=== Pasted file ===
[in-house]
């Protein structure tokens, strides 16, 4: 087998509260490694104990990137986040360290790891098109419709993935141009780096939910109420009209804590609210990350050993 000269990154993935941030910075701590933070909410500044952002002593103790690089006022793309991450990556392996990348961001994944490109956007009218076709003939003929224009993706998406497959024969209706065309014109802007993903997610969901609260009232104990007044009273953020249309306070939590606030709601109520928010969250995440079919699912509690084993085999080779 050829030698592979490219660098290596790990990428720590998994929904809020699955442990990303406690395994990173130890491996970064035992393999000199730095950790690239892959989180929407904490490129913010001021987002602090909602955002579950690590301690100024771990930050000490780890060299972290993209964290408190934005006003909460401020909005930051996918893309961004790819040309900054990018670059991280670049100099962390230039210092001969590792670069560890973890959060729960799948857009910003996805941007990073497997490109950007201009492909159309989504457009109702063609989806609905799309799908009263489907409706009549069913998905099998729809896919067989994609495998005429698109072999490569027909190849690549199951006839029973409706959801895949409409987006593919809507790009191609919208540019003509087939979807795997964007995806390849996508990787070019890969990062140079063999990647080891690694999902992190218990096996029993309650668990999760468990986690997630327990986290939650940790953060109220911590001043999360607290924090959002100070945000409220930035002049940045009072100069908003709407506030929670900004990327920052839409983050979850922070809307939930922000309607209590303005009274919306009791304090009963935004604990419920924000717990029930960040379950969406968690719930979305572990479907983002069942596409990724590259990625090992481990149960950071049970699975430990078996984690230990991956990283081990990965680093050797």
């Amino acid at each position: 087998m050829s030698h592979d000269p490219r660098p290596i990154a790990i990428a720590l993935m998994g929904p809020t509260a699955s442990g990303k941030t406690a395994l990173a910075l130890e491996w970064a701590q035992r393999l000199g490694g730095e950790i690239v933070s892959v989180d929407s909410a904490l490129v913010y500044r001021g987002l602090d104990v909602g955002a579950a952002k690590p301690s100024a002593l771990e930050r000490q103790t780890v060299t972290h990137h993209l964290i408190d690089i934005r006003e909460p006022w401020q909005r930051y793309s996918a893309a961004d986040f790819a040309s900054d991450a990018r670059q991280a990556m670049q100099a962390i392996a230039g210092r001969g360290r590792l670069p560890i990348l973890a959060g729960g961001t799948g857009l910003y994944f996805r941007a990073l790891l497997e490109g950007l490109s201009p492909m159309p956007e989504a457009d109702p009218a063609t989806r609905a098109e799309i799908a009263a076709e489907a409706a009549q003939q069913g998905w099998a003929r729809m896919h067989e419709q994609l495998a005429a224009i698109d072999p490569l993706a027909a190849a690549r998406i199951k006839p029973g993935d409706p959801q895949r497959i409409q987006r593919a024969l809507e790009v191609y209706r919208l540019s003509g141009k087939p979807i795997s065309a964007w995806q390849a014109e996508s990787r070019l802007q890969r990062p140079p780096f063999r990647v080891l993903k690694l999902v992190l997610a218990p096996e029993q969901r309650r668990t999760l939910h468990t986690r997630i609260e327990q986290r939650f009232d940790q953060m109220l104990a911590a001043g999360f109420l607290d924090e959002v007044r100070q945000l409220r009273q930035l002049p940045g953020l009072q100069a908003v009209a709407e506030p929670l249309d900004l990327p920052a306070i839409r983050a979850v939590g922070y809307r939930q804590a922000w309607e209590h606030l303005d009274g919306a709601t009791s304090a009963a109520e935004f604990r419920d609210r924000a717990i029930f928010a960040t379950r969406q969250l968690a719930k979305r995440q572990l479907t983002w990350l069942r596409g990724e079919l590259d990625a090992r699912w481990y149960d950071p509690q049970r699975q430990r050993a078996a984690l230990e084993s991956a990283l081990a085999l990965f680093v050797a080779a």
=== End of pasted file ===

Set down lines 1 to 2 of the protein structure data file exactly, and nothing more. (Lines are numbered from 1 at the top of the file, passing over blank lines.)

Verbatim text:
[in-house]
């Protein structure tokens, strides 16, 4: 087998509260490694104990990137986040360290790891098109419709993935141009780096939910109420009209804590609210990350050993 000269990154993935941030910075701590933070909410500044952002002593103790690089006022793309991450990556392996990348961001994944490109956007009218076709003939003929224009993706998406497959024969209706065309014109802007993903997610969901609260009232104990007044009273953020249309306070939590606030709601109520928010969250995440079919699912509690084993085999080779 050829030698592979490219660098290596790990990428720590998994929904809020699955442990990303406690395994990173130890491996970064035992393999000199730095950790690239892959989180929407904490490129913010001021987002602090909602955002579950690590301690100024771990930050000490780890060299972290993209964290408190934005006003909460401020909005930051996918893309961004790819040309900054990018670059991280670049100099962390230039210092001969590792670069560890973890959060729960799948857009910003996805941007990073497997490109950007201009492909159309989504457009109702063609989806609905799309799908009263489907409706009549069913998905099998729809896919067989994609495998005429698109072999490569027909190849690549199951006839029973409706959801895949409409987006593919809507790009191609919208540019003509087939979807795997964007995806390849996508990787070019890969990062140079063999990647080891690694999902992190218990096996029993309650668990999760468990986690997630327990986290939650940790953060109220911590001043999360607290924090959002100070945000409220930035002049940045009072100069908003709407506030929670900004990327920052839409983050979850922070809307939930922000309607209590303005009274919306009791304090009963935004604990419920924000717990029930960040379950969406968690719930979305572990479907983002069942596409990724590259990625090992481990149960950071049970699975430990078996984690230990991956990283081990990965680093050797």